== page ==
Indochinese Tiger

In China, it's vary rare to find these tigers in the wild. There are only around 1,200 giant cats from the Indochinese family left in the world thanks to human hunting and deforestation.

The Indochinese tiger (also known as the Corbett's tiger) is a subspecies of tiger, found throughout South-East Asia. The Indochinese Tiger is now an Endangered species and actually thought to be extinct in the Chinese wild today.

The Indochinese tiger is found throughout Cambodia Laos, Thailand, Burma, and Vietnam although the Indochinese tiger’s range is much smaller now than it once was and no Indochinese tigers have been seen in the wild In China since 2007.

This tiger species is a medium sized species of tiger that usually inhabits secluded forests up in the mountain region, which is generally along the borders along each country.

Since it is a dominant and carnivorous predator by stalking its prey until it’s the right time to pounce they usually hunt large mammals such as deer, wild boar, cattle and goats.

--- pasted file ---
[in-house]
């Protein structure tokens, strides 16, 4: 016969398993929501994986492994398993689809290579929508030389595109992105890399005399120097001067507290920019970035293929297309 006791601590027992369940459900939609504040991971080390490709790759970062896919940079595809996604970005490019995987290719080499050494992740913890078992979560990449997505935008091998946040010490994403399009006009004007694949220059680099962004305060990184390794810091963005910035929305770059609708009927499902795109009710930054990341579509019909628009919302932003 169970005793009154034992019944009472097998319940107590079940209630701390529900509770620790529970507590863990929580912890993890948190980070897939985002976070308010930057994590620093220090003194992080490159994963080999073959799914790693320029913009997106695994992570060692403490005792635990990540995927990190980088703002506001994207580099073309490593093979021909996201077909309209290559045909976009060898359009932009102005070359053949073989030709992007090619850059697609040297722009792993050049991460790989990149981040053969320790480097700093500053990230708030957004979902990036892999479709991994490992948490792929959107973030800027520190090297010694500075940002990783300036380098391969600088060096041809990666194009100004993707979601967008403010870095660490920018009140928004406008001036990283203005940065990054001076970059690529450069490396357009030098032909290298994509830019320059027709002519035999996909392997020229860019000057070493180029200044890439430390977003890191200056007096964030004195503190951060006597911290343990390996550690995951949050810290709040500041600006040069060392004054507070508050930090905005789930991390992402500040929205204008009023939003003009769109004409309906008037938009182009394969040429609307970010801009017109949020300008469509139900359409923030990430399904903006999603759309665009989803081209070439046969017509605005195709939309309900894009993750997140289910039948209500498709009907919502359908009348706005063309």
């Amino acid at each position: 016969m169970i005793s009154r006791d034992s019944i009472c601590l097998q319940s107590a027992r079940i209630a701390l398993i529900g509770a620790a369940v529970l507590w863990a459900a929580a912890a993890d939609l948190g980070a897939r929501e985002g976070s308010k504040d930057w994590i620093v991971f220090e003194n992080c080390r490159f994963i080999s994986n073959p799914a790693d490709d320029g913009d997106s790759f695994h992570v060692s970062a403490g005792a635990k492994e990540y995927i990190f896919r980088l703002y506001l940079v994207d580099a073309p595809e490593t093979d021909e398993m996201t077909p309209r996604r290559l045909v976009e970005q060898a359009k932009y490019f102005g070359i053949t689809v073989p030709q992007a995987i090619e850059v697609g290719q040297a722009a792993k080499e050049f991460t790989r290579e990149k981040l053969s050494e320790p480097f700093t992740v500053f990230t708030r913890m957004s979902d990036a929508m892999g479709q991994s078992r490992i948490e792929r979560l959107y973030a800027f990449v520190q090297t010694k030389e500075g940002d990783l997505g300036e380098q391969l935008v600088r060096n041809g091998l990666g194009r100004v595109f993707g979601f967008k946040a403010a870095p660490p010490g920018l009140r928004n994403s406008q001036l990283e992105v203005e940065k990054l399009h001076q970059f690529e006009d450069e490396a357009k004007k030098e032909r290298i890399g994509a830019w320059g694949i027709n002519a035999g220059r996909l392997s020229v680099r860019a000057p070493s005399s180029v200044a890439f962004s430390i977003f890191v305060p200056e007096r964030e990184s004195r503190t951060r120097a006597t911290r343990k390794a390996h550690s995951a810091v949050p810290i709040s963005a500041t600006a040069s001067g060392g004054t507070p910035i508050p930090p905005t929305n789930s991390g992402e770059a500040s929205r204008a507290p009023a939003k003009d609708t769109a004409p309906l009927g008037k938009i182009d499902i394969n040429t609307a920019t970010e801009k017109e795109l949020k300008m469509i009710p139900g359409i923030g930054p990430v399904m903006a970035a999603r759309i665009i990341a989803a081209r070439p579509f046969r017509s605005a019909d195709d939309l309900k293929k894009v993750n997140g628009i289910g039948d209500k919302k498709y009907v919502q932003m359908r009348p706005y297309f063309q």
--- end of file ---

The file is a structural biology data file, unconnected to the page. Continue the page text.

The only threat to these tigers is really humans who hunt them and the loss of their habitats due to deforestation. Thanks to humans poachers the current population is believed to be 1,200 to 350.

Of course the tiger species is important because if they are gone for good this will effect the population of other species. Such as the Asian elephant, Asiatic black bear, a suite of wild cattle and many endemic deer.

Our current plan to save them is by working with local communities to help let both sides coexist. As well as protecting their habitats and establishing tiger landscapes which prevents poachers and hunters from killing off this species which is on the brink of extinction.

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